By Courage to Resist.  July 14, 2012

Army PFC Bradley Manning is accused of releasing to the public tens of thousands of documents containing proof of war crimes, government corruption, and corporate influence on foreign policy, via the WikiLeaks website.  For his courage, he is facing life plus 150 years in prison.

Bradley’s next public pre-trial hearings at Fort Meade, Maryland, are scheduled for July 16-20th and August 27-31st.  Yet as Bradley’s court martial approaches, it has become apparent to observers that he will not get a fair trial by the US military court. 

These are the reasons why justice demands that the charges be dropped, and Bradley be released now:

1. After his arrest in May 2010, Bradley was held in solitary confinement for ten months, which UN Chief Investigator on Torture Juan Mendez condemned as “cruel and inhuman” treatment.  Bradley was singled out for torturous treatment for nearly a year like no other prisoner at the Quantico Marine Brig. Yet, the Uniform Code of Military Justice (UCMJ) (Article 13) outlaws pre-trial punishment “any more rigorous” than that required to ensure the accused appears at court hearings. Bradley’s illegal treatment is scheduled to be the subject of the August 27-31st hearing at Fort Meade.

2. Both President Barack Obama and Chairman of the Joint Chiefs of Staff General Martin Dempsey have publicly declared that Bradley “broke the law,” which means that subsequent trial proceedings have been swayed by “Unlawful Command Influence”.  These comments from members of Bradley’s “Chain of Command” are clearly forbidden under the UCMJ (Article 37).

3. Military law promises the defendant a speedy trial (UCMJ:  Article 10).  Yet Bradley was imprisoned for nearly two years before his trial proceedings began, at which point Judge Lind—who will be overseeing the court martial—told his defense to choose either a speedy trial or access to hundreds of thousands of pages of important evidence.

For two years now, the government has fought against providing access to evidence and witnesses requested by the defense.  Thanks to the thorough legal representation of Bradley’s attorney David Coombs, the defense has won important small victories.  At a June 25th hearing, for example, the military judge ordered the prosecution to explain delays in giving evidence to the defense by requiring them to create a detailed record of their efforts.  Yet, there has been no indication the government will be held accountable for violation after violation of Bradley’s rights as outlined under military law.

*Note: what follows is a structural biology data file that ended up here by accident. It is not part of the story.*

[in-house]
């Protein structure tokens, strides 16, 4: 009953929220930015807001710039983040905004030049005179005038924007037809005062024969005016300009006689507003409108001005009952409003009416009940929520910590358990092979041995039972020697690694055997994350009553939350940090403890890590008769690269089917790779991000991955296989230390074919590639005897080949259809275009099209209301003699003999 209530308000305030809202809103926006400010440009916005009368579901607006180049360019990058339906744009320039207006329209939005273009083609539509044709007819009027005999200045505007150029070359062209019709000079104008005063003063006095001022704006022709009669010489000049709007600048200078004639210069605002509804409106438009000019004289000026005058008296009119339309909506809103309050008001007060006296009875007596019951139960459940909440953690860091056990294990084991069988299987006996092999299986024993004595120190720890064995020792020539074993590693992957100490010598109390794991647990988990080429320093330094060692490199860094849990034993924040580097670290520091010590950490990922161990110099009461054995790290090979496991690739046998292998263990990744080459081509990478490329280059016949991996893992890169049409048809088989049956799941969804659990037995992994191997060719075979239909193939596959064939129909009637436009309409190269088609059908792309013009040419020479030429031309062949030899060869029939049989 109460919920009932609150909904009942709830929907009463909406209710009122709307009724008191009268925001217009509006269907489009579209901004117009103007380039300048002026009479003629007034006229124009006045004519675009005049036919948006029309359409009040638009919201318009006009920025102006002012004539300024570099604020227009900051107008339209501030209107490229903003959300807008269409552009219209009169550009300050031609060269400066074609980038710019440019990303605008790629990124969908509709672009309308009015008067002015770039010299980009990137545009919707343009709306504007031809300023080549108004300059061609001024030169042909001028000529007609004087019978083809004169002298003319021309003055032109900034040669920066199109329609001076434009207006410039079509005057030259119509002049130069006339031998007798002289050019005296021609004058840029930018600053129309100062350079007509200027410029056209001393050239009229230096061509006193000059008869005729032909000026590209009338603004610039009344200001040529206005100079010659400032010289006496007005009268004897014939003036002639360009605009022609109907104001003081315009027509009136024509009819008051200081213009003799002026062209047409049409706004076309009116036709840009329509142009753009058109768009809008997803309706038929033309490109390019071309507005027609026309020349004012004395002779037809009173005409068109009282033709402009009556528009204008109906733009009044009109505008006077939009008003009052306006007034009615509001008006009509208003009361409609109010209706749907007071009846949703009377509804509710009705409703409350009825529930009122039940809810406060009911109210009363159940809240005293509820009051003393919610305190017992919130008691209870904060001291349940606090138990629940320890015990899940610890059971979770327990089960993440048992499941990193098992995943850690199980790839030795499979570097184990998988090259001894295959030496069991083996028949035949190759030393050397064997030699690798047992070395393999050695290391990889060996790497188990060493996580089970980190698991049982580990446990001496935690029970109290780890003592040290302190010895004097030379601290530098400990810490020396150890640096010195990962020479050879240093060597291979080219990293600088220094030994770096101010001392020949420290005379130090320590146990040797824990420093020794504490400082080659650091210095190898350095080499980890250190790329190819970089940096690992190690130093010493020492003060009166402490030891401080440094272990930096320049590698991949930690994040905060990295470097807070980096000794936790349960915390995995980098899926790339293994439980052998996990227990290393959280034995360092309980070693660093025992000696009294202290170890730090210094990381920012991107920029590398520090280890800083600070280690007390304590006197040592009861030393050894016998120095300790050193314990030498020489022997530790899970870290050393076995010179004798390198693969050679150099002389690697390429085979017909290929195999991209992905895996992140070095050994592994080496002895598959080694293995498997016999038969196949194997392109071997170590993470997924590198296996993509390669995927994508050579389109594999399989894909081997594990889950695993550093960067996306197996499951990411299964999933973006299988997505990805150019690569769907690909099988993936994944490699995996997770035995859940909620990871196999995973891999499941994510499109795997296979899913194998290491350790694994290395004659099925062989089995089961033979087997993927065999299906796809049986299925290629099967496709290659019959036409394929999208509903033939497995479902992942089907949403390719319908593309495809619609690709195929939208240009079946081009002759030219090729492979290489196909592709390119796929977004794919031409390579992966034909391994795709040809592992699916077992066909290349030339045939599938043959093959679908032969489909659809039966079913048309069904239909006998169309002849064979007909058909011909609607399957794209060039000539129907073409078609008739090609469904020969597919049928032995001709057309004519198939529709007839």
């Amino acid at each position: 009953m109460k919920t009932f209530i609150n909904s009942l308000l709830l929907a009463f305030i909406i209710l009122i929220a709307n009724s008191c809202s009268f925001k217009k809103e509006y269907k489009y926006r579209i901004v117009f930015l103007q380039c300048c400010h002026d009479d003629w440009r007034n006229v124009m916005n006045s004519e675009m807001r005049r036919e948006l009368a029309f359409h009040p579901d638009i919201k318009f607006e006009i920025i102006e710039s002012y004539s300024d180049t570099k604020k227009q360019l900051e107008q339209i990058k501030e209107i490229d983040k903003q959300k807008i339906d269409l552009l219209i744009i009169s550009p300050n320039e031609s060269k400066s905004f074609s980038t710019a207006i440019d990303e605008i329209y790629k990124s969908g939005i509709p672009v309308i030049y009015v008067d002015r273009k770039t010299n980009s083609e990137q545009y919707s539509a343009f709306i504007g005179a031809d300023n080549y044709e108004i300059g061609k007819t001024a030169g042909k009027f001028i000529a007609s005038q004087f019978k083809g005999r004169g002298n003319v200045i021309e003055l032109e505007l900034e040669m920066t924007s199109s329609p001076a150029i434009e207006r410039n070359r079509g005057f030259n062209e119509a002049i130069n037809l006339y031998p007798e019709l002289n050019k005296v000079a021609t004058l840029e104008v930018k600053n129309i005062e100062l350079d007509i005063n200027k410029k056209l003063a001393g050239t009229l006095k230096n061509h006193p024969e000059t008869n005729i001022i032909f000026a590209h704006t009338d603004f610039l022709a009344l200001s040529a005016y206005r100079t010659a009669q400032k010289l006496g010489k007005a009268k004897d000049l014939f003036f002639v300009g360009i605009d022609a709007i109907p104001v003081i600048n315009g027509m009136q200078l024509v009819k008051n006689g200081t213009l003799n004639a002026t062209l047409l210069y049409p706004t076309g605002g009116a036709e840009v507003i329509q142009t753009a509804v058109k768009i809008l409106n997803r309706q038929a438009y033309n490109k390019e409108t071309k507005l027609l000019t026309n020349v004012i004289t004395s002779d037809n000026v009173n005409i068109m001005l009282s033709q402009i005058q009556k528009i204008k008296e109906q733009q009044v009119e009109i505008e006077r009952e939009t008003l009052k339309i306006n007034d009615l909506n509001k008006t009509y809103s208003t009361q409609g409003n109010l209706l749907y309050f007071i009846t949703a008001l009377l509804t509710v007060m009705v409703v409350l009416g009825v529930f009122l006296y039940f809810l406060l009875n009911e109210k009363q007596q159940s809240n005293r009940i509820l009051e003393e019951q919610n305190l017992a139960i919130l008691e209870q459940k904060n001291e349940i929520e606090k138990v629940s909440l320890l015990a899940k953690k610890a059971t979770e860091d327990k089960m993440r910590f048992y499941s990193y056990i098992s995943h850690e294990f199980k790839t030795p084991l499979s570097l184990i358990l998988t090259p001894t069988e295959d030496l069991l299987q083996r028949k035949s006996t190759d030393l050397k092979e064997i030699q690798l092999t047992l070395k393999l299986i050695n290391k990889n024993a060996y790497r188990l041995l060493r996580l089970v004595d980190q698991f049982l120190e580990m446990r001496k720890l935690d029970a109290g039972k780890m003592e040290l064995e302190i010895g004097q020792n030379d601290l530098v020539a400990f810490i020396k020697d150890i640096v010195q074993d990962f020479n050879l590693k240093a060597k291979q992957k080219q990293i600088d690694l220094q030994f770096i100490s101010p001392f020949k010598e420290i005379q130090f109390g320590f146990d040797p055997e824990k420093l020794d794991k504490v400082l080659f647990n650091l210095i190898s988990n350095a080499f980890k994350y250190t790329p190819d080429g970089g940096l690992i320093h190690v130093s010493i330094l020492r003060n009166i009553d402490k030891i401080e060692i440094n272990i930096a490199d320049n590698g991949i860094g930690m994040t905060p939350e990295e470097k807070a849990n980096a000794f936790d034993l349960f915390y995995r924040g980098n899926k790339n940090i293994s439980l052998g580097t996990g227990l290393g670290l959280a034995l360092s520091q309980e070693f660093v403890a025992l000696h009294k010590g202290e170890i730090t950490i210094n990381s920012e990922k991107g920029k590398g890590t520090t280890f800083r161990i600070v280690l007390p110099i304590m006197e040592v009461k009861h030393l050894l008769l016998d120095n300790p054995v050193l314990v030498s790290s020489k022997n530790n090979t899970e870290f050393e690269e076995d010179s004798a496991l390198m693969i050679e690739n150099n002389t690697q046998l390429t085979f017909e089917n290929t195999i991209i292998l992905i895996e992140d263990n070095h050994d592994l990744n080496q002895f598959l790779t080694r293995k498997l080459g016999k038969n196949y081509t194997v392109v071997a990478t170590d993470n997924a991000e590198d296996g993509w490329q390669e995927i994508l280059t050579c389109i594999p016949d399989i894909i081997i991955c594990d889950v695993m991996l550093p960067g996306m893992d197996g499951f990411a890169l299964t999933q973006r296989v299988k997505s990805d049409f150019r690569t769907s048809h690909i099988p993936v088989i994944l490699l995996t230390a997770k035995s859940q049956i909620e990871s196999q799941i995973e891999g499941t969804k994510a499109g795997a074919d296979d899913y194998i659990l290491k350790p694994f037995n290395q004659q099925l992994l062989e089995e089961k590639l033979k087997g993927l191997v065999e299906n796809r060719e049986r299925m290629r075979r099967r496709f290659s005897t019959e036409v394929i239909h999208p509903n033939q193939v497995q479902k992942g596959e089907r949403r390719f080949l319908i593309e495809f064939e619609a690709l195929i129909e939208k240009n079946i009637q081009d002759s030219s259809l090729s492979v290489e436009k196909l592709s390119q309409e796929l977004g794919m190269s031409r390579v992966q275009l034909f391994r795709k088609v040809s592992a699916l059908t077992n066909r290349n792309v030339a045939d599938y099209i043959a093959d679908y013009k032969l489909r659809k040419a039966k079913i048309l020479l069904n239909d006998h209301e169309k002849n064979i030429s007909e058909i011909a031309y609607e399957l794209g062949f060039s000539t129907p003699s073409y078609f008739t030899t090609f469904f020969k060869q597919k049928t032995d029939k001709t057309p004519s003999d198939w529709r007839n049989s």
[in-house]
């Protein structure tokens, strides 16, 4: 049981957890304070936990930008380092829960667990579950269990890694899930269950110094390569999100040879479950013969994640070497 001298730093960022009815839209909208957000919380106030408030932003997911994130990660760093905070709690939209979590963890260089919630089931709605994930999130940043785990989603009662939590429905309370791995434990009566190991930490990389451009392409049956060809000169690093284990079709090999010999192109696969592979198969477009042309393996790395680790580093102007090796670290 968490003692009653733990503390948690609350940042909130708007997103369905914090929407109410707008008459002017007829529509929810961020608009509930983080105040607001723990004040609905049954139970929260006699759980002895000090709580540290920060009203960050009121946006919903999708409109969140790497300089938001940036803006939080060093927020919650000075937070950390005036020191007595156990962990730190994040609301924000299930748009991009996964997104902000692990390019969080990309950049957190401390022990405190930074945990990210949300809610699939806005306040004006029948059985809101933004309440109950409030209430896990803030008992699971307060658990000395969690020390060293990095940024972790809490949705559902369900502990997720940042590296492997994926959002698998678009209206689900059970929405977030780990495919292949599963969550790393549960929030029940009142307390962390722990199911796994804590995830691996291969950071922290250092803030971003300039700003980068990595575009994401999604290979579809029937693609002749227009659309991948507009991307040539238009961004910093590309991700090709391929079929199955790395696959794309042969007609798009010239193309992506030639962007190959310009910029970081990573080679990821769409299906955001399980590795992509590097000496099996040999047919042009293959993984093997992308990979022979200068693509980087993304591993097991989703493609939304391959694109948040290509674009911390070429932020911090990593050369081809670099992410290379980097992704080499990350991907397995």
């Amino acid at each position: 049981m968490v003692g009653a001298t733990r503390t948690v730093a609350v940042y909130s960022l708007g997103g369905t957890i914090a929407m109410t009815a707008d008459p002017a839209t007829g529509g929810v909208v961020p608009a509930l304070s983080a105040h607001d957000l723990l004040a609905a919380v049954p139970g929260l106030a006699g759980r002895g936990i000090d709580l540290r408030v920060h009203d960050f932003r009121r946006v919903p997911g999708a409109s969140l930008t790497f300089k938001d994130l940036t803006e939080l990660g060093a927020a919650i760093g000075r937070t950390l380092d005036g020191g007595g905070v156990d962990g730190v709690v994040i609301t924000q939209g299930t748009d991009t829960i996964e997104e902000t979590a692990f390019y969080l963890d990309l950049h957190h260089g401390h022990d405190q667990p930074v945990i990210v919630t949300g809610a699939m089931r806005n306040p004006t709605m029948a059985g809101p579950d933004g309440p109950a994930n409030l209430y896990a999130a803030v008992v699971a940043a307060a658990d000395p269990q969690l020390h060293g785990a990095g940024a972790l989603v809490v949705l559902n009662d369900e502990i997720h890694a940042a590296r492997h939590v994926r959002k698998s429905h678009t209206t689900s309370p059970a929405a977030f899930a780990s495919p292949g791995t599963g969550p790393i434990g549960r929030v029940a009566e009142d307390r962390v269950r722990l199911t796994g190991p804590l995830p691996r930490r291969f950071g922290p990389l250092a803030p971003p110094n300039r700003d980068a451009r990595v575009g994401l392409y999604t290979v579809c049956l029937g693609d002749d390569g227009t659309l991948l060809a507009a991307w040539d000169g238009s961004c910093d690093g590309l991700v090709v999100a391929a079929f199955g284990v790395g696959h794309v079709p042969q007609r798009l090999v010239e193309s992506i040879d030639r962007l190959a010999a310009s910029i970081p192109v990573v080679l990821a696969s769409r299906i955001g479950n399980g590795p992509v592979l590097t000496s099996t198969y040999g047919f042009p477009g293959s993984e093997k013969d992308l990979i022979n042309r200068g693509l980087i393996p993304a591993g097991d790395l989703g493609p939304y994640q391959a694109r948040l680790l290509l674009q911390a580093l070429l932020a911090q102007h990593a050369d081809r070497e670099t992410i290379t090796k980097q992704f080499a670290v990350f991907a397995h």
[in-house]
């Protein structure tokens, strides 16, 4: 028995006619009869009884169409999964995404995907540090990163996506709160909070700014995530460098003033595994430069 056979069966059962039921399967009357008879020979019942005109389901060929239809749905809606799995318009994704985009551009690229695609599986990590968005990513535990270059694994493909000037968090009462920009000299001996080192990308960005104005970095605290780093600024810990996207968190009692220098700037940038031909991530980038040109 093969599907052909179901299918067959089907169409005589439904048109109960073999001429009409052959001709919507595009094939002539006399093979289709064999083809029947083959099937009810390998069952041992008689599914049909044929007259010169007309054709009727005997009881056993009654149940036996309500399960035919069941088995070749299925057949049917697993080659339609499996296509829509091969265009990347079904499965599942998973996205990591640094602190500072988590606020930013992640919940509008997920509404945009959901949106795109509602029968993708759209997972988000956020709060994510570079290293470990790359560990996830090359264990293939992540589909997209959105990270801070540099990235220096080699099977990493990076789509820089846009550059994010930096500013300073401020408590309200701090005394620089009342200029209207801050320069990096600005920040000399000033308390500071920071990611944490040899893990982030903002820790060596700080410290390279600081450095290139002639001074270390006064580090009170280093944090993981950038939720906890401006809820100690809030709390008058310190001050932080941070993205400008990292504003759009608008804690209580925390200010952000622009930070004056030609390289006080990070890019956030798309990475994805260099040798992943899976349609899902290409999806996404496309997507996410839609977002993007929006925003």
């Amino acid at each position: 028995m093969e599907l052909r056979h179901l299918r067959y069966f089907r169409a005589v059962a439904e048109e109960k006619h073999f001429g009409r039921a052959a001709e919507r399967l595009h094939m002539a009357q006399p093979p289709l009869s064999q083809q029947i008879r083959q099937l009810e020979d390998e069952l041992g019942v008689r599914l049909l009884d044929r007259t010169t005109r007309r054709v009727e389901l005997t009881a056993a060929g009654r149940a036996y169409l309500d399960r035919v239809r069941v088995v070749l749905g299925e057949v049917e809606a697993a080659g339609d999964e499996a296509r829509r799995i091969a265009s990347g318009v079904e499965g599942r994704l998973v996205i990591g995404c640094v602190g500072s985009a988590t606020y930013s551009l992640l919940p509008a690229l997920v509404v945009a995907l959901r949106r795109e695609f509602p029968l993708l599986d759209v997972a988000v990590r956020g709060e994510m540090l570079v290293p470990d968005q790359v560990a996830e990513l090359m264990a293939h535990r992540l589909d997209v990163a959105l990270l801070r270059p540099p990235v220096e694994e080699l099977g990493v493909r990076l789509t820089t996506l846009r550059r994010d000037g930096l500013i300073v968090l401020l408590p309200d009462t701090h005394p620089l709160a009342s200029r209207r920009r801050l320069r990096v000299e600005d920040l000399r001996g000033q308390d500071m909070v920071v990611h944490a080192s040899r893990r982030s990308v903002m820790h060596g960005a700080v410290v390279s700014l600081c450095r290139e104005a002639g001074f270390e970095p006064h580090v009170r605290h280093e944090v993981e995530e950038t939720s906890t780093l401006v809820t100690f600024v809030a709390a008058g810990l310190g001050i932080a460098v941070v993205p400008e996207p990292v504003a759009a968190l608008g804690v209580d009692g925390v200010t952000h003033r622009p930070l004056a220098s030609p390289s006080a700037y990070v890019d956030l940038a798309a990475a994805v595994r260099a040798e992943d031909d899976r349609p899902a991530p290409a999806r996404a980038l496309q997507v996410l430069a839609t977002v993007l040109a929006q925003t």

4. There has been no evidence presented that Bradley’s alleged actions damaged US national security or caused any person to be physically harmed.  But the US military says that regardless of patriotic motivations or lack of harm caused, Bradley should be convicted of “Aiding the Enemy” and sentenced to life in prison for making secret government actions public.  This would make any kind of whistle-blower defense impossible.

In fact, the prosecution’s interpretation of “Aiding the Enemy” is so broad that convicting Bradley will threaten the rights of all American soldiers.  The American Civil Liberties Union explains:  “If the government is right that a soldier ‘indirectly’ aids the enemy when he posts information to which the enemy might have access, then the threat of criminal prosecution hangs over any service member who gives an interview to a reporter, writes a letter to the editor, or posts a blog to the internet.”

5. Bradley’s alleged actions helped spark the revolution in Tunisia, which in turn inspired the Occupy Movement.  And by shedding light on unpunished war crimes in Iraq, he helped end negotiations over extending the unpopular troop occupation there.

Both Bradley and his lawyer have expressed appreciation for the supporter presence at these hearings.  We always hold vigils outside the main gate of Fort Meade before proceeding to the courtroom.  We make our courtroom presence known by wearing “truth” t-shirts, which have been shown in courtroom sketches and mentioned numerous times in the news. 

During the hearings, hundreds of solidarity actions have been staged nationwide and internationally. Last month, hundreds participated in Bradley Manning contingents in gay pride marches in DC, NYC, Chicago, SF, LA and San Diego.  UK supporters organized theater productions and pushed parliamentary representatives to endorse Bradley’s Nobel Peace Prize nomination.  Here in the US, we’re ramping up pressure on President Obama to do the right thing by cooperating with anti-war veterans groups on creative actions at Obama campaign offices.  Occupy LA will camp outside their federal building from July 13-16th in protest of the way Bradley has been treated, and Occupy DC has been inspired to do the same. 

Please join us at Fort Meade for the August 27-31st public hearings that may or may not hold the government accountable for torturing Bradley at Quantico. If you can’t make it, hold an  event or fund-raiser in your community!

Bradley Manning is simply not guilty of “Aiding the Enemy” or violating the Espionage Act.  If Bradley did heroically share the truth with us, the government could argue that various “information handling protocols” were bypassed.  Yet, Bradley’s two years (and counting) in pre-trial imprisonment should be punishment enough for such minor violations of regulations that were routinely ignored by other intelligence analysts serving alongside Bradley while in Iraq.  For all of these reasons, we call on Judge Lind to dismiss the charges against Bradley, and for President Obama to pardon him in the event of a conviction.

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